However, quite a few have remained. According to Randy Glazer of Glazer Design & Construction, pockets of older ranch-style homes can be found throughout the metro area in locations like Sandy Springs, Dunwoody, Brookhaven, Buckhead and Virginia-Highland. William Bartlett of Home ReBuilders Design + Build adds Inman Park, Midtown and Ansley Park to that list. “Ranch homes [show up] in almost every older neighborhood, either as original builds or as infill homes,” he says. These homes offer the perfect opportunity for a renovation project. “They typically have good bones and structure, so we can do anything,” Bartlett notes.

A brand new ranch home, on the other hand, is more elusive. “Unless you are specifically looking in an active adult community, it can be challenging to find a newer ranch home in today’s market,” says Roger W. Webb of Drake Realty of GA, Inc. Those who want a new ranch home are choosing to custom build to meet their specific criteria. “Going this route, you have to find a lot or piece of land and make sure the ranch plan you want to build is allowed in that particular community,” he continues. “Most communities have HOA restrictions on the size of the home, etc. But I am seeing more ranch homes becoming available in the North Georgia market—areas of Woodstock, Canton and Cumming.”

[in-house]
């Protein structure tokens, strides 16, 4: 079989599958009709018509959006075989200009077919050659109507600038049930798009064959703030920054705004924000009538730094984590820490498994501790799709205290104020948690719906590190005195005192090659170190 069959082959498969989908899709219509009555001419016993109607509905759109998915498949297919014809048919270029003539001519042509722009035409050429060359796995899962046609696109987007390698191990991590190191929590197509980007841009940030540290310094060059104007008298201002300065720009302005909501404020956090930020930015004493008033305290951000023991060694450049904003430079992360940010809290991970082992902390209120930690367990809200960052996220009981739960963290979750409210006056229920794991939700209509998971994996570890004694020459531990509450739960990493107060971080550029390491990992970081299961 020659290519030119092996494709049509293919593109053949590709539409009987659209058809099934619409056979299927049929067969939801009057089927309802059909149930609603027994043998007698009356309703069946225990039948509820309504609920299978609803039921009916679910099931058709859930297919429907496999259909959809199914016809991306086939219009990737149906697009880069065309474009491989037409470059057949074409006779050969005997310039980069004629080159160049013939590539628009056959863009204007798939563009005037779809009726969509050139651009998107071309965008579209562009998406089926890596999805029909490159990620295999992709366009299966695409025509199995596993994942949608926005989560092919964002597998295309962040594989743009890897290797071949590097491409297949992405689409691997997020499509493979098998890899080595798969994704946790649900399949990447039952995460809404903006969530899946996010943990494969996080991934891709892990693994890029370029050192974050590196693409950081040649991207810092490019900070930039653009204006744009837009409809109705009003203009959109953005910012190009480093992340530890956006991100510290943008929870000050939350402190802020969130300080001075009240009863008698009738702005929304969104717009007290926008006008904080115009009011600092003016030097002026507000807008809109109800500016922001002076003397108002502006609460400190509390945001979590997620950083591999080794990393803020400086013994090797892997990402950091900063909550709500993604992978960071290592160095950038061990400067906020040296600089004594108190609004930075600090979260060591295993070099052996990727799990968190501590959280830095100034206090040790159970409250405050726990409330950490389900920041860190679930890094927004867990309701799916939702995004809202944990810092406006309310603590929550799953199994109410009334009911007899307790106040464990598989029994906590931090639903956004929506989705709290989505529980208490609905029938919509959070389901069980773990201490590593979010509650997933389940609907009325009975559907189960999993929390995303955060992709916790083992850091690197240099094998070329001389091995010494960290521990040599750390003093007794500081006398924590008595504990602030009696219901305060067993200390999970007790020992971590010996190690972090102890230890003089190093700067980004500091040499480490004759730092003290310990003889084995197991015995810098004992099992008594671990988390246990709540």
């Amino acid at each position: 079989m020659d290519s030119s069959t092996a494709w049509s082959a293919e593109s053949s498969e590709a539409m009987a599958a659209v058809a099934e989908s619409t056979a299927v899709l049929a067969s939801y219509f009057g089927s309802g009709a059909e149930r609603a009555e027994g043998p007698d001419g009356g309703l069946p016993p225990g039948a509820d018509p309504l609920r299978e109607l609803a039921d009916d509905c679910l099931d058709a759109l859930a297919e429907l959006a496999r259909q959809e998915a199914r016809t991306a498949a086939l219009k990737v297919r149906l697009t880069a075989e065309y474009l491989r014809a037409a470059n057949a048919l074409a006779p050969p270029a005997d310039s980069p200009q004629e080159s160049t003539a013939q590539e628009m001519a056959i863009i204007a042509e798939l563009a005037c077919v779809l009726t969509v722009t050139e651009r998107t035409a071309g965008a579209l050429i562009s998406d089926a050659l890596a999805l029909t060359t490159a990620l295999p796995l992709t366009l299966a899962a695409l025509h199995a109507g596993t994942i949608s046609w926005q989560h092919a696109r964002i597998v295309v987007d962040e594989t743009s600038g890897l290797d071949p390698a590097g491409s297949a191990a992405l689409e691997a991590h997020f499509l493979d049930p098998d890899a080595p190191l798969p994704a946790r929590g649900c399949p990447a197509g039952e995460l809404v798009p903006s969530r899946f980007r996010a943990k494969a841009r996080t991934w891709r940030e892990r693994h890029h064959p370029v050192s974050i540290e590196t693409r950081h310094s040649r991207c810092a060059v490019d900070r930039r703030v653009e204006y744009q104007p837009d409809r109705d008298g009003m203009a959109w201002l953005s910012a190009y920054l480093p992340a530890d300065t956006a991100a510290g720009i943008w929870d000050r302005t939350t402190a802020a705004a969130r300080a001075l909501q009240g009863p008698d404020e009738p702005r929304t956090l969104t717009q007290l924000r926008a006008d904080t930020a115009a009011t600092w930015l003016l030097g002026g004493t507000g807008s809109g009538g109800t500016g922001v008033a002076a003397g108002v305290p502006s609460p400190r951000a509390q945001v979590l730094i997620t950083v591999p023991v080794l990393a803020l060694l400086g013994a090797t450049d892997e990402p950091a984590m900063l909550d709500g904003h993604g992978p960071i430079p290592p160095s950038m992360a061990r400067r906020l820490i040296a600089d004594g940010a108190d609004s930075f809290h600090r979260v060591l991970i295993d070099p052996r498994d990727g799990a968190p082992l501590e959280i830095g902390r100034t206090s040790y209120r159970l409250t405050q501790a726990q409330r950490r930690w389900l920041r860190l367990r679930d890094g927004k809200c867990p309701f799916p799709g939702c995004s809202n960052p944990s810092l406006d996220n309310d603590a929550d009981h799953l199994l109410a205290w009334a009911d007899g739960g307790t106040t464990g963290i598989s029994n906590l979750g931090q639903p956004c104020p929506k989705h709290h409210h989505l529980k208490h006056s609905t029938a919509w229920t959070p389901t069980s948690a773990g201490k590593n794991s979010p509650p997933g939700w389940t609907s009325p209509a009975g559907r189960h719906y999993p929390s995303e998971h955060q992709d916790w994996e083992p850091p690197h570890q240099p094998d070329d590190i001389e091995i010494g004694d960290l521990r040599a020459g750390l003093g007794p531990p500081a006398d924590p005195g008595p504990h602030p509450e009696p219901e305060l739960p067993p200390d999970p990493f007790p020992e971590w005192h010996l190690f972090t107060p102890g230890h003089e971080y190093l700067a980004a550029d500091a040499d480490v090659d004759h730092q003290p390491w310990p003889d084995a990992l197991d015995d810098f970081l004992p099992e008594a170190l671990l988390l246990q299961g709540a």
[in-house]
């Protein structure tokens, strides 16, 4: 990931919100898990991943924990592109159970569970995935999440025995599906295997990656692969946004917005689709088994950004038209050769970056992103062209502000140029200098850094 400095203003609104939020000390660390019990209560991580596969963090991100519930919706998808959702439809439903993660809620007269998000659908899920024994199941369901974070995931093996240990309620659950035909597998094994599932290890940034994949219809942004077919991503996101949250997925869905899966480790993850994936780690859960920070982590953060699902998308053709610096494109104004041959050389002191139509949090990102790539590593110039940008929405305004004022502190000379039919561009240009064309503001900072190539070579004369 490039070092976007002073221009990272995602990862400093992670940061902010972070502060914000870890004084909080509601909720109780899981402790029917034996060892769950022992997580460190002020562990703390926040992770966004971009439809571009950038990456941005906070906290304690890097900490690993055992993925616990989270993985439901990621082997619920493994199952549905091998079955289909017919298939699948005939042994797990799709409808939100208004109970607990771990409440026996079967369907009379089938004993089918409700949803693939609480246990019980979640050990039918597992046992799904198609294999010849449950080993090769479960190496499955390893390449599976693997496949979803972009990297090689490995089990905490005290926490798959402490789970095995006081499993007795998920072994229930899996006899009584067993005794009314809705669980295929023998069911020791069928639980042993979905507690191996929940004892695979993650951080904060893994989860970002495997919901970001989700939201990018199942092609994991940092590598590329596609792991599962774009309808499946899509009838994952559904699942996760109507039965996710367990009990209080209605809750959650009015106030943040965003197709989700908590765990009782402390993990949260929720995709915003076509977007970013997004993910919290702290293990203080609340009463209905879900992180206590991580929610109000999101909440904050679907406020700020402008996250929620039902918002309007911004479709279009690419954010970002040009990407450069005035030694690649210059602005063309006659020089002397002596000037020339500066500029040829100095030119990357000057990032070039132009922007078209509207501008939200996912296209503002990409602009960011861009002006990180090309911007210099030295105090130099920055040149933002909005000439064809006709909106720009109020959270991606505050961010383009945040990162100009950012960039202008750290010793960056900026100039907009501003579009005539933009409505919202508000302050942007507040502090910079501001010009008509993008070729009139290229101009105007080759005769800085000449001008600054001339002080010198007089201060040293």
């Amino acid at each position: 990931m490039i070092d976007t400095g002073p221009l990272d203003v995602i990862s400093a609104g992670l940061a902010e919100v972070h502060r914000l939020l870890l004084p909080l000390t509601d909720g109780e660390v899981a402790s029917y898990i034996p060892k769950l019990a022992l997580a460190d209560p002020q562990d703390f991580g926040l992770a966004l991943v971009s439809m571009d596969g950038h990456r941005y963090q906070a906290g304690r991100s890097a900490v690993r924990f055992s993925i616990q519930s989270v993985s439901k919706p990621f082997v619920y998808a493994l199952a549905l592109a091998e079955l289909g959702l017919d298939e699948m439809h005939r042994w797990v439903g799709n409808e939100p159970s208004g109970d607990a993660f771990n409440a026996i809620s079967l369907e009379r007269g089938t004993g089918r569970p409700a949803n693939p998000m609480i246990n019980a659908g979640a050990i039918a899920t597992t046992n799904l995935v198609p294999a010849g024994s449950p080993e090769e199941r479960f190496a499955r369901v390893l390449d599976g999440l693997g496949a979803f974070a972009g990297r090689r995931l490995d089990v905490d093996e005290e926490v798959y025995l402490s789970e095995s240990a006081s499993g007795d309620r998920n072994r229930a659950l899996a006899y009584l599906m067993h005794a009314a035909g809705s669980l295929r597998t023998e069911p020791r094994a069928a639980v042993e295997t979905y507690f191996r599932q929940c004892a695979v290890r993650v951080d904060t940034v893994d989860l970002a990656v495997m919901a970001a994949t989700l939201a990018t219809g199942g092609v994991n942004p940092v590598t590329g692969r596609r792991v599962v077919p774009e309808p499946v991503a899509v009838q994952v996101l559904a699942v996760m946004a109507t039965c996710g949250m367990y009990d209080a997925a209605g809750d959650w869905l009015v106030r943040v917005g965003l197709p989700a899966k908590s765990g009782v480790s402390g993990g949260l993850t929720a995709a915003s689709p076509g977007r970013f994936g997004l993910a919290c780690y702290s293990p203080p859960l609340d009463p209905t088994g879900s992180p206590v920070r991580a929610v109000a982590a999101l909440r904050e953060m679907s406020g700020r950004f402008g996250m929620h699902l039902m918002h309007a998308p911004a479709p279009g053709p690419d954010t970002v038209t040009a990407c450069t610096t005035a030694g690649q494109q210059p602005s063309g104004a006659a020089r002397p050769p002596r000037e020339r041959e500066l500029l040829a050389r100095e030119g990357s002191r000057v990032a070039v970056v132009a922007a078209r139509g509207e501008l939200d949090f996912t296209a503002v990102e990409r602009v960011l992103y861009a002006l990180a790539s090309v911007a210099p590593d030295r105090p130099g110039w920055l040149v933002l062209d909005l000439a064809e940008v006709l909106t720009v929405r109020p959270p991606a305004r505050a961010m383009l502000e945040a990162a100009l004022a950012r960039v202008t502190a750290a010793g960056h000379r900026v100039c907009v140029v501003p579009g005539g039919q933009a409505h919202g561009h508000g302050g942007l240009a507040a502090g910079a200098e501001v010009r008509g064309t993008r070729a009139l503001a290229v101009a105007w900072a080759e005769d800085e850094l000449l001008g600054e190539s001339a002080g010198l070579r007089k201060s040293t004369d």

The Ranch Home Lifestyle
In the last several years, people have started to realize once again the benefits of one-level living in a classic ranch home. Many of the basic features that may seem dated or reminiscent of the 1970s actually translate seamlessly into today’s more contemporary style.